In 1936, Yale law professor Fred Rodell wrote “[t]here are two things wrong with almost all legal writing. One is its style. The other is its content.”
Some things never change, but the growth of legal blogging over the past decade would give hope to even Professor Rodell that not all legal writing must suffer from these twin deficiencies. In fact, the good professor might even be persuaded to accept that short form legal writing through blogs serves as a valuable source of legal scholarship.
In the context of a for-credit tech law internship overseen by the University of Ottawa law school this fall, I have been investigating the issues surrounding the use and usefulness of short form content in legal and other academic disciplines. I was attracted to the topic because of a project underway at my host, CanLII, to develop a companion research site built on community contributed content. A paper is forthcoming, but as the topic of harnessing value in law blogging was raised in a recent post by uber-blawger Kevin O’Keefe, I thought it would be of interest to blog on the topic as well.
Whether one is a lawyer, law student or a client, traditional legal writing usually does not bring to mind many positive associations. Why would it? It’s hermetic, too long, and packed with fancy jargon and dated phrasing. As a means of communication, it is terribly ineffective and unappealing.
Where should we go then? Let’s first establish our goal. To be useful, legal writing should effectively communicate the message in a manner understandable to the target audience. Let’s go a step further. To be truly valuable, legal writing should serve the widest audience possible in order to make the law clear and more accessible to the public as well as to the legal profession. Academic writers may disagree – that’s fine. There will always be a place and a need for exhaustively researched and narrowly focused reviews of the practical and the arcane. However, as more and more legal minds seek to contribute to scholarship and legal understanding, there is no reason for them to model their contribution on the academic template and many reasons to abandon it altogether.
Through the proliferation of law blogs, both individual and collaborative (like Slaw or firm blogs), the internet is populated with thousands (maybe tens of thousands) discrete and valuable summaries of important legal issues. Writer and reader alike are no doubt interested in maximizing the benefits associated with legal knowledge in a form that can actually be understood and possibly even enjoyed.
Bringing order to the blawg-o-verse
In his recent post, Kevin O’Keefe asked who “will harness the value of blog content?”
His question makes two assumptions. First, that blog content is valuable, and second, that the value can be further enhanced through organization.
Are law blogs valuable? Absolutely.
We are all familiar with abstracts, as well as summaries and case briefs. They allow for quicker determination of relevancy and faster search, even if their internal structures vary. Those shorter forms aren’t, of course, free from issues. Users struggle with texts containing jargon and legalese, with those poorly structured and lacking or offering excess of information. Nevertheless, even when full text is available, summaries and abstracts are still preferred by many readers. Law blogs, which are typically longer than an abstract but shorter than a law review article, offer many of the same benefits and avoid most of the pitfalls.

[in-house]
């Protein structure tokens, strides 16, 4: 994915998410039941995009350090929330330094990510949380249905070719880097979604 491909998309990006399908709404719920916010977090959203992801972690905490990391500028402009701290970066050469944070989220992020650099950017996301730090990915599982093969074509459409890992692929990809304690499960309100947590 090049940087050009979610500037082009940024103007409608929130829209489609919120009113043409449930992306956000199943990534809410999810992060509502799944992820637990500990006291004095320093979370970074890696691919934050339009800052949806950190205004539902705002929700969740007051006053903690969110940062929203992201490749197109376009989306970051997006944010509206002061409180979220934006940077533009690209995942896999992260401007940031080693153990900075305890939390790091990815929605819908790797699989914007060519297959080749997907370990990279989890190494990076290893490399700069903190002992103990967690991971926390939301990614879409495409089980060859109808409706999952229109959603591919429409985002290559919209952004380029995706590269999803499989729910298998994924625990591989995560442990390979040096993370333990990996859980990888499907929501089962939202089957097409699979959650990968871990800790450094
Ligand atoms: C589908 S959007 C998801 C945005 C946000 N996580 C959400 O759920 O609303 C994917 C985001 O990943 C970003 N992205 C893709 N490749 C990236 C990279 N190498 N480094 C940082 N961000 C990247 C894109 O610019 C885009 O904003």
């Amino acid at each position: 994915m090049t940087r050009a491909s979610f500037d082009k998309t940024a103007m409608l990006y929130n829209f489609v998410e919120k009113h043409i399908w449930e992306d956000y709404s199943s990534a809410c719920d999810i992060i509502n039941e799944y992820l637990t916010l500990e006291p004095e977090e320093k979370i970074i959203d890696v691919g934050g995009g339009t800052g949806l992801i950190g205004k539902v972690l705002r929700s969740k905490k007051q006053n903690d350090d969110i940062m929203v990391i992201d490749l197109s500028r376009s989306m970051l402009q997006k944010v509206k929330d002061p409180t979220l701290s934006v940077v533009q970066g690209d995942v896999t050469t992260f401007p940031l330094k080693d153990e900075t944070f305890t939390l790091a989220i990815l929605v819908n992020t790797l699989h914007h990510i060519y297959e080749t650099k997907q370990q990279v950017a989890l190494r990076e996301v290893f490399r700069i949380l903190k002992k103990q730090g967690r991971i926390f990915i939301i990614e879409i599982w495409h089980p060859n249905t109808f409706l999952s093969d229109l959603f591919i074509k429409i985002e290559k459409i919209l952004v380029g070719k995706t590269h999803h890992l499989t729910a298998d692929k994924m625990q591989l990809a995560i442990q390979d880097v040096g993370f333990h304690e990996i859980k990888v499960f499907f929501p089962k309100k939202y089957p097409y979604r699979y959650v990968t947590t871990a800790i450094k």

Many law firms, as well as individual lawyers write blogs on a variety of topics and areas of practice and a clear shift in attitude is underway within the profession and the courts to accept the idea that a well-reasoned blog posts from authoritative sources, be they in the form of a case comment or an opinion, can offer value and legitimacy on par with journal articles. Indeed, blog posts can even be superior sources when talking about accessibility, currency and relevancy. Given that most blogs are written in a more casual style, legalese tends to be greatly minimized allowing, for example, self-represented litigants and accused to educate themselves in a more effective and time-efficient manner.
So how do we “harness this value”?
Since we’re already flooded with information, wouldn’t it be nice to have it somehow organized and easier to navigate? The Internet offers the mixed blessing of abundance, and when it comes to legal information, volume is not a proxy for value. Unlike academia, where the integrity of a journal article is to a degree controlled by peer review, readers and researchers must consider various factors to gauge the quality of the information on the Web. They include, among others, the provenance of the text, its topic, context, understandability, popularity, currency and the reputation of the source.
While my perspective on the second aspect of Kevin’s thesis is no doubt influence by my placement at CanLII, I believe that well-structured sites built on short-form legal content such as that being developed by CanLII can be a very helpful tool in legal research also for lawyers and law students. Additionally, a reputable website can be an excellent platform for dissemination of legal scholarship, debates, dialogue and even a testing ground of ideas. If well done, a page like that will also serve as a great resource not only for the bar, but for the public at large by making law more accessible through reducing the barrier of one’s technical skills or computer literacy on the path to finding useful results.
Ultimately, the legal profession and the public, and not Professor Rodell, will become the judge of quality of short form legal writing, but I’d like to believe he will approve.